Please note that this is a seasonal product we bring in only for Christmas.
Char, what the heck is halva?
It comes in a rectangular box with a picture of a camel on it. It used to be metal, but now it’s a white plastic box. And the only brand to buy is called Camel Brand.
Does it have anything to do with camels?
No, but as children, our older siblings loved tormenting us with the story that it was made from camel’s milk.
What is it made of?
“Basically sesame seeds, ground up and pressed into a cake”
Oh, like tahini?
So….how do you use it?
You just eat it. Only at Christmas time. You break it up into small pieces and snack on it.
Because as a German Mennonite, somehow our ancestors adopted this Middle Eastern food staple as their special Christmas treat. Maybe because it was made in Winnipeg. Where lots of Mennonites live!
That’s basically the conversation I’ve had with most of our team over the last 11 Christmases, as they try to figure out why we get so many phone calls asking for this unusual product.
I still have no idea why this sandy textured, very sweet and oily product became a Christmas tradition for Mennonites. But isn’t that how traditions are born? You repeat the things your family did when you were a child, often to the puzzlement of outsiders.
The smell and taste of halvah will take me right back to my red velvet Christmas dress, waiting impatiently for my older siblings to STOP VISITING with all their friends at our church’s Christmas Eve program so we could hurry home to open our gifts and enjoy candies, treats and halvah.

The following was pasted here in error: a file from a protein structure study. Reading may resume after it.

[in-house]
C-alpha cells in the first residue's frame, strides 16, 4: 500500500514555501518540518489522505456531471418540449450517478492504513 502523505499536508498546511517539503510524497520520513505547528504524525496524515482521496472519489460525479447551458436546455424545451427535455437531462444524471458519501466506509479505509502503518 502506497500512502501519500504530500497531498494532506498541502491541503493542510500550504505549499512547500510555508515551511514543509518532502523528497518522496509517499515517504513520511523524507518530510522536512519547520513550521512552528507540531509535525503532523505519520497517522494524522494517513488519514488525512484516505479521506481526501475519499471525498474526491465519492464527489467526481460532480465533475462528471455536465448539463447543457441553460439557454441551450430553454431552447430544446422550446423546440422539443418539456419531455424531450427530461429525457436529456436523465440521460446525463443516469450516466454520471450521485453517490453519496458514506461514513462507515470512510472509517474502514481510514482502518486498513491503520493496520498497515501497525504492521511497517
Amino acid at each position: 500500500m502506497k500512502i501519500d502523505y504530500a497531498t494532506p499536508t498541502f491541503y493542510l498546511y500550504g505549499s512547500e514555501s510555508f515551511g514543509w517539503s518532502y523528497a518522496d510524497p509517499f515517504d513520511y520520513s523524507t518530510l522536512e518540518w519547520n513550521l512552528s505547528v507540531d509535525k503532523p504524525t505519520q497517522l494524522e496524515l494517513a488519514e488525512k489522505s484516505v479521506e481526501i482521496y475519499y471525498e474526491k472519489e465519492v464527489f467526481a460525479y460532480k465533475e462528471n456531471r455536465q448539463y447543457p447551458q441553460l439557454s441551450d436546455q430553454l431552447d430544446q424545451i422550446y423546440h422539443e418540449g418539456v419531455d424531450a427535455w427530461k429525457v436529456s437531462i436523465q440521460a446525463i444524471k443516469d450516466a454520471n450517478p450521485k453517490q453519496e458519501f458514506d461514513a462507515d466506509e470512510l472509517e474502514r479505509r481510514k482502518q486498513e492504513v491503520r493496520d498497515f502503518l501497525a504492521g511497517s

When the Winnipeg company that produced Camel Brand shuttered two years ago, a cry of despair went up among the Mennonite circles, and I set out to find a suitable substitute. Let me tell you, there are a lot of really bad-tasting halvahs out there. But then this summer, Halvana flashed on my computer screen and I requested a sample. One bite and I knew we had found a winner. While not precisely the same, it’s very close to the halva of my childhood.
Now the challenge is to persuade people who aren’t familiar with it, to give it a try. As charcuterie boards have become a much loved tradition, this can be placed on the board as a sweet to go along with all the salty. But I really love adding it as a topping for brownies.
Recipe: Try this brownie recipe with halva on top!